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Subject: Re: [boost] [Review:Algorithms] Order of args to clamp
From: Jeffrey Lee Hellrung, Jr. (jeffrey.hellrung_at_[hidden])
Date: 2011-09-24 23:33:09

On Sat, Sep 24, 2011 at 7:06 PM, Dave Abrahams <dave_at_[hidden]> wrote:

> on Sat Sep 24 2011, Andrew Sutton <> wrote:
> >> template< class T, class L, class U >
> >
> >> typename common_type< T const &, L const &, U const & >::type
> >> clamp(T const & x, L const & lower, U const & upper)
> >> { return x < lower ? lower : upper < x ? upper : x; }
> >>
> >> for the use of common_type (assuming it accepts 3 parameters, which I
> seem
> >> to remember it did; if not, just nest); and something like
> >
> > Can we please not define algorithms this way? It may be possible, but
> > that doesn't mean its a good idea. I don't know how you could possibly
> > prove that the algorithm preserves ordering (<) when the algorithm
> > includes 5 possibly different types.
> >
> > Thats not strictly true. I do know how you can prove it preserves
> > ordering, but I'm not going to encourage the style.
> >
> > Define it in terms of a single type and let conversions happen at the
> > call type.
> +1. The point is that you probably don't really understand what it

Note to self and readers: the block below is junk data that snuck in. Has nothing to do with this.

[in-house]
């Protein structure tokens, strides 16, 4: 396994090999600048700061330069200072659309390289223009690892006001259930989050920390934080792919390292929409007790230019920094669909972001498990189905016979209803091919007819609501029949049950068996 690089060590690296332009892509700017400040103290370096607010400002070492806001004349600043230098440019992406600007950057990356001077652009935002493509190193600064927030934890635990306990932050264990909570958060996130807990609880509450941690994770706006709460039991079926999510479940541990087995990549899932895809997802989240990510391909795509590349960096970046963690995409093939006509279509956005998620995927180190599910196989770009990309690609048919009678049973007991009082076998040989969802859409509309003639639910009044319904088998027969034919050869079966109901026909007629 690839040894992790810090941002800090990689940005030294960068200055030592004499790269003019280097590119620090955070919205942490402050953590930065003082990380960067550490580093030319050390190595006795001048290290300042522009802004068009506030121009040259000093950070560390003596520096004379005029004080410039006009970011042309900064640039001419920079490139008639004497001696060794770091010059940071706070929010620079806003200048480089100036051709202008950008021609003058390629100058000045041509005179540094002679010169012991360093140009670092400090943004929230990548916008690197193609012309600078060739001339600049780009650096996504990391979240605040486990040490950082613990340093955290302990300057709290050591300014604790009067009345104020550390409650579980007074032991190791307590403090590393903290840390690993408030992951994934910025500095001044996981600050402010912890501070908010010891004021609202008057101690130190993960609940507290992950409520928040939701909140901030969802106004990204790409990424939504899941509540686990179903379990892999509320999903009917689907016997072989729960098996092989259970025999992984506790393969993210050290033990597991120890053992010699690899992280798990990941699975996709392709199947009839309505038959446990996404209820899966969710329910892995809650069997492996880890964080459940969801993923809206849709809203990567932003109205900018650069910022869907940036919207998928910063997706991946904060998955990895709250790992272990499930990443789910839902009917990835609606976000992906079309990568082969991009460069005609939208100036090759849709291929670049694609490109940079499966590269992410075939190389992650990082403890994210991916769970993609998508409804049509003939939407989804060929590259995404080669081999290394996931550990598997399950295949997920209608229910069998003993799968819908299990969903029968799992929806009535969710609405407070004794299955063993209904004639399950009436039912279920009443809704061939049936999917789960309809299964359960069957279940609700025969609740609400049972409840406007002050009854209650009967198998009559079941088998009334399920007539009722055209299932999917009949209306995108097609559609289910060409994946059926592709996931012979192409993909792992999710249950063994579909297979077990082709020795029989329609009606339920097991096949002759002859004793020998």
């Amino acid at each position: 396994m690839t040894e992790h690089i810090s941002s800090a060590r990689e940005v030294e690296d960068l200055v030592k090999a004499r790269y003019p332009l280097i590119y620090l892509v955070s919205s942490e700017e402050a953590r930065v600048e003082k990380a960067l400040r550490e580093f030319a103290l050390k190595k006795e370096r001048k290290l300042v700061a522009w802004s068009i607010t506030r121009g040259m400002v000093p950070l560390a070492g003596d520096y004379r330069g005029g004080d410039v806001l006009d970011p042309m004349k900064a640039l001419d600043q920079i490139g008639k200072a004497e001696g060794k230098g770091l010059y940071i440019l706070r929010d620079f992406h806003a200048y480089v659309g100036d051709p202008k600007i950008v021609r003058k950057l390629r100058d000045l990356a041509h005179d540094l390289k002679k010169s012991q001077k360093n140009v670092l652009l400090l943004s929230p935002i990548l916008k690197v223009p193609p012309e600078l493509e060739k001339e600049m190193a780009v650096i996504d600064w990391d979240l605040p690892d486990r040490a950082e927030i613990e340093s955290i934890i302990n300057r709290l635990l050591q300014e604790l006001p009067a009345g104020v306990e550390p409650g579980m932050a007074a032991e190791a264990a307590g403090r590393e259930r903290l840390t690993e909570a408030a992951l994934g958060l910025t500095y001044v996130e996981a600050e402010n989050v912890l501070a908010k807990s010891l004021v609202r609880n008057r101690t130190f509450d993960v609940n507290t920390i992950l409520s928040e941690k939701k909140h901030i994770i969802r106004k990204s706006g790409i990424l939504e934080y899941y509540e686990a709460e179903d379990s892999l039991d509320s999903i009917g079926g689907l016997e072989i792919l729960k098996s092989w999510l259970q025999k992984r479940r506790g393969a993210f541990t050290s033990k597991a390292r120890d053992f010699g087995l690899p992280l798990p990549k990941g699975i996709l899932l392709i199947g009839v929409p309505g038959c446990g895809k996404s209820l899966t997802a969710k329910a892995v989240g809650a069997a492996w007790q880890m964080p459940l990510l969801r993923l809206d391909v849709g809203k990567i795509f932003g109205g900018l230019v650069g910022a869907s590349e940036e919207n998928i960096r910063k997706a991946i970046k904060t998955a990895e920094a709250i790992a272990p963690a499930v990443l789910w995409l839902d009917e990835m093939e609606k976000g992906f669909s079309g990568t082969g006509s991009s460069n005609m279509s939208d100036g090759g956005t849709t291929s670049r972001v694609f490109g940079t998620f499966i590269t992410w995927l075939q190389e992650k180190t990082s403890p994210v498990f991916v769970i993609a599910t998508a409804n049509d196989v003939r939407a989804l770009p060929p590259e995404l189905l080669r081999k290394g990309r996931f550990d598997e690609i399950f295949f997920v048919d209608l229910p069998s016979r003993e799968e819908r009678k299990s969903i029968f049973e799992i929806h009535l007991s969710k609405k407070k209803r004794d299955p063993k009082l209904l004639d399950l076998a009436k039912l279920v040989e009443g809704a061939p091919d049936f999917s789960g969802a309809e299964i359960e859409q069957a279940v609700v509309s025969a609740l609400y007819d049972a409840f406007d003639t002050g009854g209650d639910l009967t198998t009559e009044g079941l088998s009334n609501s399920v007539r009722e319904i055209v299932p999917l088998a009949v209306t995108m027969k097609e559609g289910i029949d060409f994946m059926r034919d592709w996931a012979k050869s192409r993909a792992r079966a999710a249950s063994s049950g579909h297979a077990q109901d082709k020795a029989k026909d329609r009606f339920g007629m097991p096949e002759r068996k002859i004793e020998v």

> means to order different types, and the theorems required to make it
> semantically well-founded are complicated enough that users of the
> algorithms won't be able to know whether they're using it properly.

I don't agree with this reasoning. If "you" (impersonal) don't really
understand what it means to order objects of different types, why would you
(or anyone else) define an operator< between objects of those types? Stated
differently, I would think that the existence of an operator< comparing
objects of different types implies (more often than not) an ordering between
objects of those types. And if a user implicitly requests the use of this
operator< through a call to clamp, I don't see why the interface should
prohibit that.

And regarding the 4-argument clamp, here we're replacing operator< with a
user-provided comparison function object, so, again, I think it's
appropriate to assume that the user knows what he or she is doing if
comparing objects of different types.

- Jeff

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